5. For some reason I never truly liked Brosnan as Bond. He acts and looks like Bond but something did not feel right to me.Apart from Goldeneye I never re-watched the other movies(too over the top for this era) , maybe it was the movies. I am currently re-watching the series on blu-ray so I am anxious to see if my opinion about Brosnan and his movies have changed.

    • I’ll be interesting. I’m in the minority in adoring Tomorrow Never Dies, if only because it’s a very Bond-y Bond film. The World is Not Enough is interesting, with some great character work, but no sense of tone, terrible jokes and pretty cheesy set pieces. Elektra’s claustrophobic attack should be a huge character moment… but it’s in a freakin’ golf ball.

      I can’t defend Die Another Day, except to suggest that Brosnan is far better than the material deserves. His Bond seemed angry without ever losing it, which was his speciality when it came to Bond. The ice motel was the perfect metaphor for Brosnan’s Bond – the cold and elegant exterior melting from the inside.

      GoldenEye and Tomorrow Never Dies are my Bond double feature of choice, though. I think they play to each other’s strengths. GoldenEye accepts the world has changed, and Bond needs to, but Tomorrow Never Dies suggests all the familiar tropes can still work. It’s like how Quantum of Solace is a lot stronger watched back-to-back with Casino Royale, but with the bonus that Tomorrow has none of the internal problems that plague Quantum. (It just lacks the strengths of GoldenEye – nuance, sophistication and characterisation.)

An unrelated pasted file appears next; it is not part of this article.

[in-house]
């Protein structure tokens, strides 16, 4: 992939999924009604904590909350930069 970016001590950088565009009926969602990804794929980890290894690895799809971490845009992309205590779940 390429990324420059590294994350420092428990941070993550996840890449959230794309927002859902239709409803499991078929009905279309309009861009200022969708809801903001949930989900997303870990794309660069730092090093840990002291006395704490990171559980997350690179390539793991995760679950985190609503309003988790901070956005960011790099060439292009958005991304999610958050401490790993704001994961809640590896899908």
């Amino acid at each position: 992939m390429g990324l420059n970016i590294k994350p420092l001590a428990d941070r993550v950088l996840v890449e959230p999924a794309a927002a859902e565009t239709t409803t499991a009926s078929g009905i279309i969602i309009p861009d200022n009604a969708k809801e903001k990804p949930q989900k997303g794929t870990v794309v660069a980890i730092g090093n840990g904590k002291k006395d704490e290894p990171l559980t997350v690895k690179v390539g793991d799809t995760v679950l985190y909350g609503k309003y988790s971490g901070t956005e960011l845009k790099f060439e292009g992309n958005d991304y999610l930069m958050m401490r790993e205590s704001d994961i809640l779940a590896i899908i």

6. I have a hard time judging Brosnan – mostly on whether his portrayal of Bond was great or just good.

    He was the most well-rounded Bond, but at the same time, this meant he was the least unique and the least innovative. He definitely looked the part and he was the most transparent actor of the bunch. The other actors have injected their personalities into the character. Craig is Craig. Moore was Moore. Lazenby was Lazenby. But with Brosnan, I just saw him as Bond, for better or worse.

    I won’t hold the mistakes of his 3 movies after Goldeneye against him. Poor writing – not his fault. But it’s unfortunate, that because of them, I haven’t seen as many good moments with Brosnan as I should have.

    • I think that’s a fair point. I think Brosnan is probably the least well-defined of the Bonds. Including Lazenby, that’s saying something.

      However, there was always a rawness and a pettiness to Brosnan’s Bond that I liked. Even when he was making quips, it seemed like Brosnan’s Bond was angry at the world. I think that Brosnan is what you’d get if Daniel Craig’s version developed finesse. Brosnan’s Bond always knew what to say and do, but he could be astonishingly mean-spirited at times. He straight-up executes unarmed Bond villains in his middle two films, moments that are shocking in context because they are among the rare moments where Brosnan’s Bond seems to actually feel something.

      (I still think Tomorrow Never Dies is criminally underrated as a “back to formula” Bond film.)